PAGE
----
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pp. 282-295

I conducted my final interview with Juma in his office in 2007. We had arranged to talk in the room where he was now storing his tapes.

By that time, more than two years after we had removed the tapes from the barn, he had resurrected a reel-to-reel tape recorder and was occasionally reviewing tapes that appeared...

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pp. 296-299

In early 2010 I received an inquiry through the jumasarchive.org website from an independent record label owner who was interested in the possibility of releasing some of the music from the archive. Within weeks a second indie producer from another label contacted Juma with the same idea. By the spring I learned that Juma was negotiating potential commercial arrangements with both labels.

On June 15, 2010, Johndan...

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pp. 300-316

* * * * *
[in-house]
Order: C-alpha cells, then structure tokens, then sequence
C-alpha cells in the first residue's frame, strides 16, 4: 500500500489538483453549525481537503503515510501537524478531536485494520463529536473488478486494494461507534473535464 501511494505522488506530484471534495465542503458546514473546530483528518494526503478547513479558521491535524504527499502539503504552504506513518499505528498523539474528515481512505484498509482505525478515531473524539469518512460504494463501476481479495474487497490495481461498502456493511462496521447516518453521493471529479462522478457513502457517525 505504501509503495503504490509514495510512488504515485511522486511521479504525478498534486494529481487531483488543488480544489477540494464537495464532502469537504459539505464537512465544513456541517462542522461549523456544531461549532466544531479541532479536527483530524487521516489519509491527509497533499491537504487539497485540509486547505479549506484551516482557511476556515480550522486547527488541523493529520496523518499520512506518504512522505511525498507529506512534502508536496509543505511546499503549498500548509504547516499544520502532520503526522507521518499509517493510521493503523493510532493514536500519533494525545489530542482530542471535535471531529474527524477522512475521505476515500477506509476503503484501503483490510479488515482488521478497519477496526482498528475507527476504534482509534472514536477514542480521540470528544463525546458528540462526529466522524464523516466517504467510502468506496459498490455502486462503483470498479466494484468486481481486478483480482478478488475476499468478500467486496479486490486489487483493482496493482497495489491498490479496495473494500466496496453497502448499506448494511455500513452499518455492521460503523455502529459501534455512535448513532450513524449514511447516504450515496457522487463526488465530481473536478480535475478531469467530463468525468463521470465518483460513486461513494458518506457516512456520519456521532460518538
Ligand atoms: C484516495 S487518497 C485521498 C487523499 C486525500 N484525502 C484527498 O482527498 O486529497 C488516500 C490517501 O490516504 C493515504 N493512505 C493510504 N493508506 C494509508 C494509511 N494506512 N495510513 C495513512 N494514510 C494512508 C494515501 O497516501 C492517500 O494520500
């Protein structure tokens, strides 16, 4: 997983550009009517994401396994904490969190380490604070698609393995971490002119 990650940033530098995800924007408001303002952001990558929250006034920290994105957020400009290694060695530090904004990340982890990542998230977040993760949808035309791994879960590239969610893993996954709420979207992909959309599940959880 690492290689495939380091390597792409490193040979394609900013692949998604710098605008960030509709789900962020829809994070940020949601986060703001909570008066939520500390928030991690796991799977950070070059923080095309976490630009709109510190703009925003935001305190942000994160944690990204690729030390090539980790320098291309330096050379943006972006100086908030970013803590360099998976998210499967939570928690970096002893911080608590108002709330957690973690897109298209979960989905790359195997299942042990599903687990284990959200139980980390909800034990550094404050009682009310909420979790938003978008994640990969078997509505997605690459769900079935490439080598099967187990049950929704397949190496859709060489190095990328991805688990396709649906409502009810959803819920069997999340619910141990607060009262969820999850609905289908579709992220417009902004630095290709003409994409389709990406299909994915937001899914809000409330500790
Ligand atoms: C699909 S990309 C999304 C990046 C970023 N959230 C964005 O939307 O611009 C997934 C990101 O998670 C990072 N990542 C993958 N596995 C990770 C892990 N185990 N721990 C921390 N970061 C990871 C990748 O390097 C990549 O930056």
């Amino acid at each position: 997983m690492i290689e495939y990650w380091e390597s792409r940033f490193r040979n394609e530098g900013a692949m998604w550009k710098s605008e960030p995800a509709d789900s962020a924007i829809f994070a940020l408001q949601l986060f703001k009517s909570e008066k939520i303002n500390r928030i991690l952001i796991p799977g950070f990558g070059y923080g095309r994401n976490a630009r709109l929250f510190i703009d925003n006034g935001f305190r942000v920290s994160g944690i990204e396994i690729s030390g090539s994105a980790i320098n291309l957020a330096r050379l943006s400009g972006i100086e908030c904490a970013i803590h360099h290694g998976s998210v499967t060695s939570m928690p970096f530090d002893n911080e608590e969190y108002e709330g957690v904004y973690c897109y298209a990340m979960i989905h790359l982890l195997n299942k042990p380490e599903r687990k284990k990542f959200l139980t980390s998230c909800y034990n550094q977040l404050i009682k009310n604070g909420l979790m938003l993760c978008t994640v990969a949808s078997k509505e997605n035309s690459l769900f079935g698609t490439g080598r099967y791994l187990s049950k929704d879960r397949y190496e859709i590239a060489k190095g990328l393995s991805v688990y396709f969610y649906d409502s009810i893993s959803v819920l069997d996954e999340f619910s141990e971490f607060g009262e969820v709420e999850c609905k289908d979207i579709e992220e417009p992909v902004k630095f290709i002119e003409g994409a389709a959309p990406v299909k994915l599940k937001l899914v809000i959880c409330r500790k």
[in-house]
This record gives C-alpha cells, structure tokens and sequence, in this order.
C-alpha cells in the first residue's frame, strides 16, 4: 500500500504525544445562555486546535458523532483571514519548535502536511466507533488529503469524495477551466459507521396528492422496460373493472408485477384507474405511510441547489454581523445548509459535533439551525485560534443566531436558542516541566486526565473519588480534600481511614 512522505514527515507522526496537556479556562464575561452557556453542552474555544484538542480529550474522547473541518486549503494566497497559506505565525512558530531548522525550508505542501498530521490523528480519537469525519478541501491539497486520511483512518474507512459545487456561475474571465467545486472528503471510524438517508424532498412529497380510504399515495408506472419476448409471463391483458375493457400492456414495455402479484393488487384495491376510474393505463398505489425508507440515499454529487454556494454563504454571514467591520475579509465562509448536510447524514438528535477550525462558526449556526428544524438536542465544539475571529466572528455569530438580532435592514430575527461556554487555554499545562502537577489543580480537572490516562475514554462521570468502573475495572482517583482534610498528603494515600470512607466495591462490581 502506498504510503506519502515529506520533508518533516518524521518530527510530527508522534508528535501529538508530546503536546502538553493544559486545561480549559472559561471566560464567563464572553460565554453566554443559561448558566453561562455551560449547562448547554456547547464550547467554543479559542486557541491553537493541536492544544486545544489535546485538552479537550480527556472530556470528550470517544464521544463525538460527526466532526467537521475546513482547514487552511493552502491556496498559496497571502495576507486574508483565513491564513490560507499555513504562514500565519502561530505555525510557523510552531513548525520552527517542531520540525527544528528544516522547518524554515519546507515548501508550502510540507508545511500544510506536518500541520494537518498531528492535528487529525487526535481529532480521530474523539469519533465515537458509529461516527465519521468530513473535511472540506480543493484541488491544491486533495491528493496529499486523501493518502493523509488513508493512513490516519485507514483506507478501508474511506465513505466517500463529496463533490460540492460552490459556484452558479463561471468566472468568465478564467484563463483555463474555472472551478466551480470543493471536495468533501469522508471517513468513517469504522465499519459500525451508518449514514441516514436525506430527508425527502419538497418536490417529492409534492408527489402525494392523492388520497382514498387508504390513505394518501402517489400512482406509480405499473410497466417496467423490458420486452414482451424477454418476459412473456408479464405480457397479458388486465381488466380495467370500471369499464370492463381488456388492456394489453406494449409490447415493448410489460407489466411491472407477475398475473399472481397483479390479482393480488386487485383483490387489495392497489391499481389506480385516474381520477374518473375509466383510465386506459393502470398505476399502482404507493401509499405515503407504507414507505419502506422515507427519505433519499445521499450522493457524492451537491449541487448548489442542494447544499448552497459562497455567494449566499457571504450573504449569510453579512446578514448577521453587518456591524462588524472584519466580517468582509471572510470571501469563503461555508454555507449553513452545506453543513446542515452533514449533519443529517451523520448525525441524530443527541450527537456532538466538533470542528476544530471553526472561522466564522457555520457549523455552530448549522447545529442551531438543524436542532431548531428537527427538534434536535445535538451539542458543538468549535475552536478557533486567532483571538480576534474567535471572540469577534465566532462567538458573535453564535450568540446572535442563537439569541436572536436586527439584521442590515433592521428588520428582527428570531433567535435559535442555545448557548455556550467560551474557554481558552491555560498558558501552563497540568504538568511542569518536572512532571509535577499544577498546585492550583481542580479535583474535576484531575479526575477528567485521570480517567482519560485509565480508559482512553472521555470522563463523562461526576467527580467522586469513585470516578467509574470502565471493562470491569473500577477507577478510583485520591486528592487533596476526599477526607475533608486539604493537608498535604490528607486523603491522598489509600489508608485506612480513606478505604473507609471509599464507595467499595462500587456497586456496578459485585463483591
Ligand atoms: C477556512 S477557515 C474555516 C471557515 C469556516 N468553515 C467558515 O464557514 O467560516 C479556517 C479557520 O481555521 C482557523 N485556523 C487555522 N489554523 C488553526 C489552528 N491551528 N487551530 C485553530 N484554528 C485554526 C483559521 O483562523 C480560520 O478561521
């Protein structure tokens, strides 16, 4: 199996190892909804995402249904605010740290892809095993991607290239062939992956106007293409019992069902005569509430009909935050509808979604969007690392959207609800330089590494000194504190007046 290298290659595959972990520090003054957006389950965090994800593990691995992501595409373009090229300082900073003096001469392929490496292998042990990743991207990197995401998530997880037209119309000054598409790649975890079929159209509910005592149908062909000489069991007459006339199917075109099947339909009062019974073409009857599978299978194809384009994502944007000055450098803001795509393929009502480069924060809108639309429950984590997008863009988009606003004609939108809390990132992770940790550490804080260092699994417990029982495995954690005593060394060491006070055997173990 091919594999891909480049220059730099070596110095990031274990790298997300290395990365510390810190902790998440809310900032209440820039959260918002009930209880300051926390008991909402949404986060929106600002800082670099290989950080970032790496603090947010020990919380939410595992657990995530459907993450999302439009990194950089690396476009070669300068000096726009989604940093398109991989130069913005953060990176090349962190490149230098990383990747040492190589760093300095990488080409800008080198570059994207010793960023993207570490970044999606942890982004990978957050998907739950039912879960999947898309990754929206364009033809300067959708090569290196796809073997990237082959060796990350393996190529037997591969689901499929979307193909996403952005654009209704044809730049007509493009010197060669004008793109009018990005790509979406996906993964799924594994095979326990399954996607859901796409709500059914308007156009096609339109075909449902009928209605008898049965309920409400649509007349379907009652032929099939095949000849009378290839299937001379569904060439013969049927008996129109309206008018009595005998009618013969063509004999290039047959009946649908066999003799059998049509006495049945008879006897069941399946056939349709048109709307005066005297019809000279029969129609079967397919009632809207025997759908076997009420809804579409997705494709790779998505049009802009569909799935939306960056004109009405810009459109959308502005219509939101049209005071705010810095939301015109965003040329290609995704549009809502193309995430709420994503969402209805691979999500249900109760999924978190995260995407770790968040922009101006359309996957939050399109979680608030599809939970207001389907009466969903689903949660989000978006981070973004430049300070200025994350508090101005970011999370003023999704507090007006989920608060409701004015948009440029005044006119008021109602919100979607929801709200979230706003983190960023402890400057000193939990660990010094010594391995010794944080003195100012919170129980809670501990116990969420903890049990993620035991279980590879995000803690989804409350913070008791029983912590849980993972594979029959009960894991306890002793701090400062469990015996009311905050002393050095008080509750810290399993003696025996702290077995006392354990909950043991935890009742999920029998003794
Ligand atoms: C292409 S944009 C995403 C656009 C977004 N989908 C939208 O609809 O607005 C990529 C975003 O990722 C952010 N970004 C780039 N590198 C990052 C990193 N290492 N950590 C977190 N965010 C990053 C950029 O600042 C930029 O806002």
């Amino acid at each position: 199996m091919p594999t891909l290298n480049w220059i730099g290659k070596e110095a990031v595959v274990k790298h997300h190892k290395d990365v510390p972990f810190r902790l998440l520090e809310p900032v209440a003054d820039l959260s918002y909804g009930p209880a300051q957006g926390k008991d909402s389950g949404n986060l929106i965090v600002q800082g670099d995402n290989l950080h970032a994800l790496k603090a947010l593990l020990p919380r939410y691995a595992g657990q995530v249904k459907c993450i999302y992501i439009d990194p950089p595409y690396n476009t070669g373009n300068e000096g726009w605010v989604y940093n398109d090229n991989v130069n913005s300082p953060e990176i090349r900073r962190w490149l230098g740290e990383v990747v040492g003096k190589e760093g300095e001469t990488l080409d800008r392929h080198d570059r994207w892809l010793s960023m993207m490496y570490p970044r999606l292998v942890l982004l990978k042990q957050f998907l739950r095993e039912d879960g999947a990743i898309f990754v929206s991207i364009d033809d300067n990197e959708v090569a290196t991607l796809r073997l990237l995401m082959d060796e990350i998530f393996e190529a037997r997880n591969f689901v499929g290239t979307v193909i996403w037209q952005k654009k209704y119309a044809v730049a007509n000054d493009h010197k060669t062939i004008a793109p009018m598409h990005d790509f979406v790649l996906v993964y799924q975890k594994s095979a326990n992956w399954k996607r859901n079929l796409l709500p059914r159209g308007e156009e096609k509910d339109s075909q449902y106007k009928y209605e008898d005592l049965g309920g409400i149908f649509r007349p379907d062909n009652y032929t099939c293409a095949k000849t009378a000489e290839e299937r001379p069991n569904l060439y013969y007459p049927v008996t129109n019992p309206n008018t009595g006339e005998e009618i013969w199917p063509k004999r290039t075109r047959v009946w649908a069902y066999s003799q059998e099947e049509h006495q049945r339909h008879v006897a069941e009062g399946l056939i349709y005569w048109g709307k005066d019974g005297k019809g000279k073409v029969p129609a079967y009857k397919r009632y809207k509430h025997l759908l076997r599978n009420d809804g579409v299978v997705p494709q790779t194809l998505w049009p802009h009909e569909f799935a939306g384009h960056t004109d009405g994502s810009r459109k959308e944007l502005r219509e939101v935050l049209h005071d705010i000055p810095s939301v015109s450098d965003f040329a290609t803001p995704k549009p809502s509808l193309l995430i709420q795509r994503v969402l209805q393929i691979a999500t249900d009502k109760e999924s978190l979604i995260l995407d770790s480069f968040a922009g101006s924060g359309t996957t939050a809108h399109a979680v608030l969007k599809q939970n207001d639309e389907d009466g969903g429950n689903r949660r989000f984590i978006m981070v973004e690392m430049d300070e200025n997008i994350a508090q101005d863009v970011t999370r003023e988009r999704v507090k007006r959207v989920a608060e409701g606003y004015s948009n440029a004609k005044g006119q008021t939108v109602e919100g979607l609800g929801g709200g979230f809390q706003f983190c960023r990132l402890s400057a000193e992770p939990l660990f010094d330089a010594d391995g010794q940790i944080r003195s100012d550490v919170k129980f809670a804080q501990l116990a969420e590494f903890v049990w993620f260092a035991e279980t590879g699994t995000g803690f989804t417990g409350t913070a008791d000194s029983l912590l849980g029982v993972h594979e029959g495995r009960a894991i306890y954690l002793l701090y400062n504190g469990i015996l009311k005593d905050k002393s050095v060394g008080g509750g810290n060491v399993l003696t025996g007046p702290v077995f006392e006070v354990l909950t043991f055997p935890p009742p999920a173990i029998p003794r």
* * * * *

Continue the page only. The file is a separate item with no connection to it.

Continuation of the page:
This is almost a forgotten period of our culture. It shouldn't be forgotten. It should be remembered and preserved.

Frank Lowe: performed with Rashied Ali, Sonny Simmons, Ornette Coleman, Sun Ra, Joseph Jarman, Alice Coltrane, Don Cherry, Milford Graves, Ahmed Abdullah, Billy Bang, Grachan...

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pp. 317-321

I cannot fully express the extent of my gratitude to Juma Sultan for both his generosity and his spirit. Both are powerful and expansive.

Also, great thanks go to:

Johndan Johnson-Eilola for his tremendous help in moving this project from whim to fruition. Johndan was the primary force behind jumasarchive.com....

E-ISBN-13: 9780819572851
Print-ISBN-13: 9780819572851

Page Count: 300
Publication Year: 2012

Series Title: Music/Interview
See more Books in this Series

OCLC Number: 794180078
MUSE Marc Record: Download for Reel History